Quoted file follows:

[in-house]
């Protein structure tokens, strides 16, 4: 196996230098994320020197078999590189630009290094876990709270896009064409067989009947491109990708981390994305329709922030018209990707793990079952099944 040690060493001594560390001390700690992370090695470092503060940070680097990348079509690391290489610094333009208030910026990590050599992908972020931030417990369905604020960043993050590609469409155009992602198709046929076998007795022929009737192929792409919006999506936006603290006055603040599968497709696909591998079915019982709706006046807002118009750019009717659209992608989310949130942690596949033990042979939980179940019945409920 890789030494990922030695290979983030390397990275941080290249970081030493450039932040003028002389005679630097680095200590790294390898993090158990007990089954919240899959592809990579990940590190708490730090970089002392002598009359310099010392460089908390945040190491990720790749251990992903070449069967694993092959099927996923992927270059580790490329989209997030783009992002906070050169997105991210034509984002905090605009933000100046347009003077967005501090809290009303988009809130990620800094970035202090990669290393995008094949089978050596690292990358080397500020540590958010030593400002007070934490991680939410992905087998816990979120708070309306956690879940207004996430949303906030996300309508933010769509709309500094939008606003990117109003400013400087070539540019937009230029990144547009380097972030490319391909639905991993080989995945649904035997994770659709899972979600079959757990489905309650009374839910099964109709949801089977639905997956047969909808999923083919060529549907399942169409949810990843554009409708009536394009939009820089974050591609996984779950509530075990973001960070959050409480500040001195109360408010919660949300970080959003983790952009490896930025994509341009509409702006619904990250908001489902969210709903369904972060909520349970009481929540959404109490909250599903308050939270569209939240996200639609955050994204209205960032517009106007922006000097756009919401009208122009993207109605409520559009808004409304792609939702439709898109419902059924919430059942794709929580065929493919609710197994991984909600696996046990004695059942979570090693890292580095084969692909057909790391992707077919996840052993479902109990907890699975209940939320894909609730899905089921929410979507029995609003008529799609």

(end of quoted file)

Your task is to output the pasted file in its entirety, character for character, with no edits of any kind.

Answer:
[in-house]
């Protein structure tokens, strides 16, 4: 196996230098994320020197078999590189630009290094876990709270896009064409067989009947491109990708981390994305329709922030018209990707793990079952099944 040690060493001594560390001390700690992370090695470092503060940070680097990348079509690391290489610094333009208030910026990590050599992908972020931030417990369905604020960043993050590609469409155009992602198709046929076998007795022929009737192929792409919006999506936006603290006055603040599968497709696909591998079915019982709706006046807002118009750019009717659209992608989310949130942690596949033990042979939980179940019945409920 890789030494990922030695290979983030390397990275941080290249970081030493450039932040003028002389005679630097680095200590790294390898993090158990007990089954919240899959592809990579990940590190708490730090970089002392002598009359310099010392460089908390945040190491990720790749251990992903070449069967694993092959099927996923992927270059580790490329989209997030783009992002906070050169997105991210034509984002905090605009933000100046347009003077967005501090809290009303988009809130990620800094970035202090990669290393995008094949089978050596690292990358080397500020540590958010030593400002007070934490991680939410992905087998816990979120708070309306956690879940207004996430949303906030996300309508933010769509709309500094939008606003990117109003400013400087070539540019937009230029990144547009380097972030490319391909639905991993080989995945649904035997994770659709899972979600079959757990489905309650009374839910099964109709949801089977639905997956047969909808999923083919060529549907399942169409949810990843554009409708009536394009939009820089974050591609996984779950509530075990973001960070959050409480500040001195109360408010919660949300970080959003983790952009490896930025994509341009509409702006619904990250908001489902969210709903369904972060909520349970009481929540959404109490909250599903308050939270569209939240996200639609955050994204209205960032517009106007922006000097756009919401009208122009993207109605409520559009808004409304792609939702439709898109419902059924919430059942794709929580065929493919609710197994991984909600696996046990004695059942979570090693890292580095084969692909057909790391992707077919996840052993479902109990907890699975209940939320894909609730899905089921929410979507029995609003008529799609």